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Who owns customer data? Under GDPR, customers do – so get ready

The recent AM Digitech Conference highlighted the importance of data in the modern business world.

There has been a major shift in the orientation of the motor retail sector over the past three years. Historically, the primary focus was on the product, with manufacturers boasting or claiming their product was class-leading and as a result would undoubtedly outsell the competition. The emphasis has shifted more to market orientation, where information and access to customers is a major factor driving sales success.

Jim Saker

Professor Jim Saker is
director of the Centre for
Automotive Management
at Loughborough
University’s Business
School and an
AM Awards judge.
He has been involved
in the automotive
industry for more
than 20 years.

 

 

For me, the most interesting aspect of the AM conference was the discussion entitled the ‘Great Data Debate.’ The focus of the discussion was around the new EU General Data Protection Regulation (GDPR), which is due to come into operation in May 2018.  For a long time, there has been a tension between dealers and manufacturers over who owns the customer information. GDPR solves this by stating that it is the customer who owns their own data and it is up to them whether they share it with you or not. On top of this, there are rules on increased level of cyber-security, with the appointment of data controllers to record all dealer transactions.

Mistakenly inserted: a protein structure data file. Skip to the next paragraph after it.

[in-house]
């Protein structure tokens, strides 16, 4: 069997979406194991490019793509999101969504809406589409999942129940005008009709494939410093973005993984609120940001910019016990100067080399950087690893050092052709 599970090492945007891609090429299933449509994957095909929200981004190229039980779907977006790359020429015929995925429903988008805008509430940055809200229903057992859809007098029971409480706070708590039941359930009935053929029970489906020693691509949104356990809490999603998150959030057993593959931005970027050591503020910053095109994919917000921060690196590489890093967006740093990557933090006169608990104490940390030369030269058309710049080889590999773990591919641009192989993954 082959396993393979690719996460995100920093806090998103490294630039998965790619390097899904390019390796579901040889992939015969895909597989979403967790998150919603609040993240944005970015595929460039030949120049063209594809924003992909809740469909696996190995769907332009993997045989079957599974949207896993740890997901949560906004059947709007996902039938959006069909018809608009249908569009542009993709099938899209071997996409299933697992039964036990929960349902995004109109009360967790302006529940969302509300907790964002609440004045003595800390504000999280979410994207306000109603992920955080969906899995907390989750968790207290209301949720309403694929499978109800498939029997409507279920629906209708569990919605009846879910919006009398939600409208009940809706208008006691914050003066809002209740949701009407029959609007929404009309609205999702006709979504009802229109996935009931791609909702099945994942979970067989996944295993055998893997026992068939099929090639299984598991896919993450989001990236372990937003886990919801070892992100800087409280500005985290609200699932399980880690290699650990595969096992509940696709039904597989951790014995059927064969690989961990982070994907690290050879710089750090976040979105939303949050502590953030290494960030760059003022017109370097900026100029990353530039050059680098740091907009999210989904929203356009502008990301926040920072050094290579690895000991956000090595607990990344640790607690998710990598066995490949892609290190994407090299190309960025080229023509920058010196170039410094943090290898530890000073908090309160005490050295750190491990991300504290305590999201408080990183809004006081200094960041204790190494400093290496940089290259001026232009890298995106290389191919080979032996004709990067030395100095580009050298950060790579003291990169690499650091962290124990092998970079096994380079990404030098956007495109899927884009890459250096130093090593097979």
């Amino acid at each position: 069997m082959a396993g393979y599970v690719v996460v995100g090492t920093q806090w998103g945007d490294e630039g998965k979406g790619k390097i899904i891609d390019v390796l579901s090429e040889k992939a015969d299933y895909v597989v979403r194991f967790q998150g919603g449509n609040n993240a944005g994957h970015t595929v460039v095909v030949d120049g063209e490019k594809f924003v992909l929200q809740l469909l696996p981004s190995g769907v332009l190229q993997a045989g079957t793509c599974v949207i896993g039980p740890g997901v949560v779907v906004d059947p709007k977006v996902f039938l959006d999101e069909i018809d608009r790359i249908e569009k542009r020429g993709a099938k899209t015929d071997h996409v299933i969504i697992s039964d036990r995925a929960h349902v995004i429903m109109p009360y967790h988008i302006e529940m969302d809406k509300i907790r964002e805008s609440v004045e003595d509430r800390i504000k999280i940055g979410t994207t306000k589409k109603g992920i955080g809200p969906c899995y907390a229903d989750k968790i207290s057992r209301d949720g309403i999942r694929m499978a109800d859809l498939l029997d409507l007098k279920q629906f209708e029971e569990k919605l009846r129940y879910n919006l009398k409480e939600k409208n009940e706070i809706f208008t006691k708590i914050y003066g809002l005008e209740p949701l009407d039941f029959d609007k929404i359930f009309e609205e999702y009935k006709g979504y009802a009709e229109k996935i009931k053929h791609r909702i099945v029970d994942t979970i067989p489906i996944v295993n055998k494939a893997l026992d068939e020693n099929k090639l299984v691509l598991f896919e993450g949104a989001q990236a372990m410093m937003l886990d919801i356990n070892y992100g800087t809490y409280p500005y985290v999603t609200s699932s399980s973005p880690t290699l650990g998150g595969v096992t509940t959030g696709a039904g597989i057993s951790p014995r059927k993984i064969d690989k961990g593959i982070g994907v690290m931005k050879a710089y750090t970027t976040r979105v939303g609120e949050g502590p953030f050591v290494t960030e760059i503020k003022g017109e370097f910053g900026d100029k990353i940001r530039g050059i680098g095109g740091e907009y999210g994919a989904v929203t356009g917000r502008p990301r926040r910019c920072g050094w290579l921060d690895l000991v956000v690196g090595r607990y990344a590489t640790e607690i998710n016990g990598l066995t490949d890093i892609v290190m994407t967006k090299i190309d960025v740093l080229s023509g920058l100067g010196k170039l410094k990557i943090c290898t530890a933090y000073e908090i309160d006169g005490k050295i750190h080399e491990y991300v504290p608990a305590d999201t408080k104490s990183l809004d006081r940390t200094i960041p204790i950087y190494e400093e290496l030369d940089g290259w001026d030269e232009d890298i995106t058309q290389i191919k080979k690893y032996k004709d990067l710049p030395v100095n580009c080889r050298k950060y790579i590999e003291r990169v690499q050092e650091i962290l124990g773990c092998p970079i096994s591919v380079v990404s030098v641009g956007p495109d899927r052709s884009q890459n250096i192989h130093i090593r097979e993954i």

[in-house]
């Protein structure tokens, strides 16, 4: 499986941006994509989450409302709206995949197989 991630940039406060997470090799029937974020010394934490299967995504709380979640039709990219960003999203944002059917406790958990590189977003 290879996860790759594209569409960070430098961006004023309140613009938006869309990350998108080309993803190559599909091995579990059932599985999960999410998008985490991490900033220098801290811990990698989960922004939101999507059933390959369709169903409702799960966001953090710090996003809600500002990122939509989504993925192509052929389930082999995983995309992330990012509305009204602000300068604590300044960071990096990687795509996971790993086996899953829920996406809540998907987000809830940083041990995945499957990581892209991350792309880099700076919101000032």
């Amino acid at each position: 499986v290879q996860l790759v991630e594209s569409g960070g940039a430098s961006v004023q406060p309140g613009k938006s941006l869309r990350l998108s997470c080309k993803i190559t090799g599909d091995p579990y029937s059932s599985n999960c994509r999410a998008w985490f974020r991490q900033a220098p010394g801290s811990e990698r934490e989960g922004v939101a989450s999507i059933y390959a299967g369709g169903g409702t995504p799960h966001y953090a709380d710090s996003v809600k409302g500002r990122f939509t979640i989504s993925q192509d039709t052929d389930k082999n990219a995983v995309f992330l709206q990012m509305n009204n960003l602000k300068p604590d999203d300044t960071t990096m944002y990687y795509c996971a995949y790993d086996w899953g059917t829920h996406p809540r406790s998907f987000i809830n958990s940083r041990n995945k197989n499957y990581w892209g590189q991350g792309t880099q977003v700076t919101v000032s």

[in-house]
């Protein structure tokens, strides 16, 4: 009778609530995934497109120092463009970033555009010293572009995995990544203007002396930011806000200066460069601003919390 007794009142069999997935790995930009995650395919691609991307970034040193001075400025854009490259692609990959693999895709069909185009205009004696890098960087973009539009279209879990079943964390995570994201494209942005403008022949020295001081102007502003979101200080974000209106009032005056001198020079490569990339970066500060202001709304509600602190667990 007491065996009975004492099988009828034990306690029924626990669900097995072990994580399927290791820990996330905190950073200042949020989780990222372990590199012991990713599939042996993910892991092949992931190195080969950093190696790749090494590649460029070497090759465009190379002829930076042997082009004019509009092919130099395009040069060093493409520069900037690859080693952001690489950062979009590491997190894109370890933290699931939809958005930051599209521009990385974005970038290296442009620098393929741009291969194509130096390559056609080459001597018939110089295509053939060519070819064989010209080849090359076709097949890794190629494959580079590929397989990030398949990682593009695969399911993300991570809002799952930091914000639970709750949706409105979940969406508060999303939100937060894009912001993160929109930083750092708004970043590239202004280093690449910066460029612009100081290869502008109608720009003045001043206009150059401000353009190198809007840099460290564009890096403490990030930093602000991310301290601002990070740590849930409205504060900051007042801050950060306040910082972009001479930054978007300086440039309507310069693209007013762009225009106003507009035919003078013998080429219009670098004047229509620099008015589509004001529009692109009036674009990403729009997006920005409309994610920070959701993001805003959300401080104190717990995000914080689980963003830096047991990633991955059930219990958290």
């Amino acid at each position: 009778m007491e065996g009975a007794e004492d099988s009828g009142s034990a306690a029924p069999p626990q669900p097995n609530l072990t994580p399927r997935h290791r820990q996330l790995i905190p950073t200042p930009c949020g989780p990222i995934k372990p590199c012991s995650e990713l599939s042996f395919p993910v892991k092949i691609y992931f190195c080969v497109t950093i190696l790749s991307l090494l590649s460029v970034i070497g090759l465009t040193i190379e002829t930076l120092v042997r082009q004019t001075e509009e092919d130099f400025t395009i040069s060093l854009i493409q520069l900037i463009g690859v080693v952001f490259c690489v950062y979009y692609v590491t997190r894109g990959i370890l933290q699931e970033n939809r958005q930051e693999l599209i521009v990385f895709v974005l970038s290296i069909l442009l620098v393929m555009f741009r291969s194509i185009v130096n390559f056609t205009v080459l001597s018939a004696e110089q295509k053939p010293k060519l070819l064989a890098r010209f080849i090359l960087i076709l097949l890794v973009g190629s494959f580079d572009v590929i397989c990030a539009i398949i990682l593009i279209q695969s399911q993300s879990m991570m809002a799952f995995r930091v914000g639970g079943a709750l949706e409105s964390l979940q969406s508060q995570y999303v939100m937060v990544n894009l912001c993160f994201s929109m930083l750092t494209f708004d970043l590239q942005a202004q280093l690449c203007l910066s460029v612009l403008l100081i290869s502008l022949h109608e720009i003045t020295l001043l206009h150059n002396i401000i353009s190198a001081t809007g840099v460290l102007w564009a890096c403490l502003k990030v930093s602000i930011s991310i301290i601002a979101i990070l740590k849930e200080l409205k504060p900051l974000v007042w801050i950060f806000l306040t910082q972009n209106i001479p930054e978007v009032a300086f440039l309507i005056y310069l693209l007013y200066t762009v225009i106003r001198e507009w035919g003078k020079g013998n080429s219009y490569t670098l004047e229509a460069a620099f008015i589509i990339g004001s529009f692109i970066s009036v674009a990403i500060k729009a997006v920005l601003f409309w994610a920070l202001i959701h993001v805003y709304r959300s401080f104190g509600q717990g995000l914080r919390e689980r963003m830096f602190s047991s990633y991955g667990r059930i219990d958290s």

The regulation gives customers the right to opt out or to stop their data being shared between dealers, finance houses or manufacturers. Martin Hickley of GO DPO portrayed a scenario where the Information Commissioner’s Office can step in if non-compliance is found and order a temporary or permanent cessation of data processing and data transfers. The recent malware attack that affected the NHS highlighted the problem of running an organisation without using electronically generated information.  

Many dealers rely on third-party providers for much of their data management systems.  A number of commentators have suggested that dealers cannot simply rely on these intermediaries to make them compliant. It is highly unlikely that any data system provider will either want to or be able to underwrite the liability for non-compliance to the regulation.

In reality, most data breaches are not caused by machines, but by people, either not understanding their responsibility or how the technology works.  One of the biggest issues will be the training of staff in understanding this new regulation and what impact it will have on them or the organisation.  

The next biggest issue will be if members of the public request their data not be used in our interactions with them. This would make things such as MOT and service reminders problematic.

Like most legislation, until it is activated we are not likely to know the full implications, but there is definitely a need for preparations to be made as it could radically change our interaction with our customer base.



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Comments

  • Michael - 27/06/2017 10:36

    "GDPR solves this by stating that it is the customer who owns their own data and it is up to them whether they share it with you or not." This is a huge misrepresentation of the regulation. Shameful that a university professor feels it is right to comment on something highly complex without having read or understood it.

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